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Report: Road projects could spur 1.8 million jobs

  • Story Highlights
  • Report: America's roads and bridges need $64 billion in critical repairs
  • Group estimates it could spur 1.8 million in new jobs
  • Barack Obama over the weekend unveiled stimulus plan that included road projects
  • "We have a serious problem in Pennsylvania," one official says
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By Abbie Boudreau and Scott Zamost
CNN Special Investigations Unit
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PHILADELPHIA, Pennsylvania (CNN) -- America's roads and bridges need critical repairs that would total $64 billion, and construction could begin within six months if the federal government makes the funds available, according to a new report.

Officials say road projects could be a boon for the economy, creating an estimated 1.8 million jobs.

This bridge column in Pennsylvania was fixed this year. Interstate 95 was closed during the repairs.

The report, by the American Association of State Highway and Transportation Officials, surveyed all 50 states and found 5,148 road and bridge projects that are considered "ready to go."

"As Congress and the president-elect look at the issue of, can infrastructure play a major role in economy recovery, the first question they ask is, 'Can you deliver projects -- shovels in the ground -- quickly?' And what we've documented through the survey we've just completed is that yes indeed, we can," John Horsley, executive director of the American Association of State, Highway and Transportation Officials, told CNN.

The association estimates 1.8 million new jobs could be created if the infrastructure improvements are funded by Congress. Video Watch how roads could create jobs »

"You've got states in every part of the country with projects that are ready to go that can put people back to work," Horsley said.

President-elect Barack Obama said over the weekend that he supports an economic stimulus plan that includes an overhaul of the nation's roads and bridges.

The association's report says Utah needs the most money for its infrastructure: $10.8 billion for crumbling roads and bridges. The rest of the top five are Florida with $6.9 billion in repairs needed, Texas with $6 billion, North Carolina with $5.1 billion and California with $5 billion. Read Abbie Boudreau's blog: "Are we a nation of procrastinators?"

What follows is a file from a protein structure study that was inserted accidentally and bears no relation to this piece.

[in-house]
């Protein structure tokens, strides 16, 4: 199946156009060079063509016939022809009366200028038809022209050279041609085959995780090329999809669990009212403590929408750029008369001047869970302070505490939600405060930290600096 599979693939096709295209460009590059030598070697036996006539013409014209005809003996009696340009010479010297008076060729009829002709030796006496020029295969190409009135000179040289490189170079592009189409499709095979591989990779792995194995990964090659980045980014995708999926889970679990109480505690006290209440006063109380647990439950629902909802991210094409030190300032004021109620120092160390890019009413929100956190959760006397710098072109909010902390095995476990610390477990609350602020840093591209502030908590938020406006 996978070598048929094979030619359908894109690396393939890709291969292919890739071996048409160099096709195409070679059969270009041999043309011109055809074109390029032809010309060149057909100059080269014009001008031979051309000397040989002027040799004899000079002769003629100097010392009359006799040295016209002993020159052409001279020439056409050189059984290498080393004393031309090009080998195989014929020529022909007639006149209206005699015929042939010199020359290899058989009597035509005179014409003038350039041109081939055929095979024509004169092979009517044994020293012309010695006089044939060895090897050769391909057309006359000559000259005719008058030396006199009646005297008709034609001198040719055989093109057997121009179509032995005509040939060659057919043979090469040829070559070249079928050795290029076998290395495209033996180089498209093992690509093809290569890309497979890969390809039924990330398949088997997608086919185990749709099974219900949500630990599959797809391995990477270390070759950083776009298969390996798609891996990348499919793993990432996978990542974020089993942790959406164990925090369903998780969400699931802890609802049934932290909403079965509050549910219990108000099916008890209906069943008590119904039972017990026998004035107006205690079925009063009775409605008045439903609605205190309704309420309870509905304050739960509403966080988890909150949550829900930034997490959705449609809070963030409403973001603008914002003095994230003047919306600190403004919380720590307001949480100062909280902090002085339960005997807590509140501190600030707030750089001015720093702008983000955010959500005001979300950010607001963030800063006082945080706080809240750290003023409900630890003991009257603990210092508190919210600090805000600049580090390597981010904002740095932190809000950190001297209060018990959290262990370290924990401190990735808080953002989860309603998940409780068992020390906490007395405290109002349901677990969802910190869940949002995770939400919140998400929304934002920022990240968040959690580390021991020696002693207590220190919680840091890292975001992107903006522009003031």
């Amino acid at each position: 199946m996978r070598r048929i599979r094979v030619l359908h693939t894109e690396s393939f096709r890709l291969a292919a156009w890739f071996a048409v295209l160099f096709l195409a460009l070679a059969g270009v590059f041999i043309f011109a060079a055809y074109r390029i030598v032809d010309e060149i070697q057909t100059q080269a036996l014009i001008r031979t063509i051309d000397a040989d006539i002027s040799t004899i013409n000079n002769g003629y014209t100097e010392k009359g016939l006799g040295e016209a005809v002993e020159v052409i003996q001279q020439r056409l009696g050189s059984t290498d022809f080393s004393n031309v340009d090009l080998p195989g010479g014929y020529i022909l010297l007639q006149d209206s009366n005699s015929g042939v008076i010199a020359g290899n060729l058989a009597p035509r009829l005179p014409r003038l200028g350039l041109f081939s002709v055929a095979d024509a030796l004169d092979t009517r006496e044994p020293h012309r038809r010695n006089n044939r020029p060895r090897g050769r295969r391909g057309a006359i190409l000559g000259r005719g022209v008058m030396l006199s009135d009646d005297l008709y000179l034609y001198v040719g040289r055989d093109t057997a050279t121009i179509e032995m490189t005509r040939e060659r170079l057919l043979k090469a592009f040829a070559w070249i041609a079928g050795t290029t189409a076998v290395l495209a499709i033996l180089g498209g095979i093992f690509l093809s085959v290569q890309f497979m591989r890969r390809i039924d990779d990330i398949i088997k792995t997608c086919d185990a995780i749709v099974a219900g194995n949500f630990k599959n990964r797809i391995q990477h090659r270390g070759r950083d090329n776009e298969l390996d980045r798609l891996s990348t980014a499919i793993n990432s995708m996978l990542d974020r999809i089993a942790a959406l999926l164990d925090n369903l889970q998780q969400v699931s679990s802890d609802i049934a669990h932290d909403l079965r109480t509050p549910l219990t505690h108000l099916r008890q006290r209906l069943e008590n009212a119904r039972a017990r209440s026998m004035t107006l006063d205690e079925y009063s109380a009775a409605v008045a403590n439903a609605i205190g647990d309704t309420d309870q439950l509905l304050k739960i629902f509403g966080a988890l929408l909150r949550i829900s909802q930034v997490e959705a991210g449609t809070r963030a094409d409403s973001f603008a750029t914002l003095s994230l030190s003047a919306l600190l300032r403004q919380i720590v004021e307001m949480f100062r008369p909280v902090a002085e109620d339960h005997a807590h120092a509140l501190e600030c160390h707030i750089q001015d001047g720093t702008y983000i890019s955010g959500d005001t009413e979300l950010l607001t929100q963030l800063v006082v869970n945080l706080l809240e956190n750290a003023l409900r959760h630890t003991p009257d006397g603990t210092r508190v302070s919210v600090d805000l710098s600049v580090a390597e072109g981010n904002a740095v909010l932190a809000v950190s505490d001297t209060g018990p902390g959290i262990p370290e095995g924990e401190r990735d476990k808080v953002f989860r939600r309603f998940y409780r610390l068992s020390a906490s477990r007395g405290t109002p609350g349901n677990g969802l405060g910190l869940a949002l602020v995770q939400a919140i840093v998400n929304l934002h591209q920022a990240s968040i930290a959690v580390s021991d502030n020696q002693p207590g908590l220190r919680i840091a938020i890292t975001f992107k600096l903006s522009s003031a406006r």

No specific projects are named, but officials with the Pennsylvania Department of Transportation told CNN that parts of Interstate 95 in Philadelphia would be ready for major repairs to start if federal money were available. In March, an inspector found a large crack, 2 inches wide and 6 feet long, in one of the support columns under the interstate, prompting a closure of parts of the highway. The Pennsylvania Department of Transportation says the highway reopened 2½ days later after the problem was fixed.

But problems elsewhere on the interstate remain.

"We have a serious problem in Pennsylvania," said Charles Davies, assistant district director for design with the state's Department of Transportation.

Davies said there is state money for basic maintenance, but he worries that without federal funding, needed overhauls won't get done. CNN asked Davies if he's worried something bad could happen with the highway.

"You sort of become fatalistic," he said. "I sort of feel like my luck is going to run out at some point. It just is."

Pete Sepp of the National Taxpayers Union, an organization dedicated to lowering taxes, cautions that it's a bad idea for Congress to pick up the tab for something the states are supposed to finance.


"Many parts of our infrastructure need to be repaired, need to be fixed, but they need to be done in a thoughtful manner," Sepp told CNN. "Throwing money out of Washington, D.C., and showering it across the country on state and local projects is not the way to do it."

The association is not the only group calling for major infrastructure spending. The United States Conference of Mayors on Monday released its own list of 11,391 "ready-to-go" infrastructure projects that would cost $73.1 billion. The report surveyed 427 cities across the country and covers roads, bridges, schools, city halls and other public works projects.

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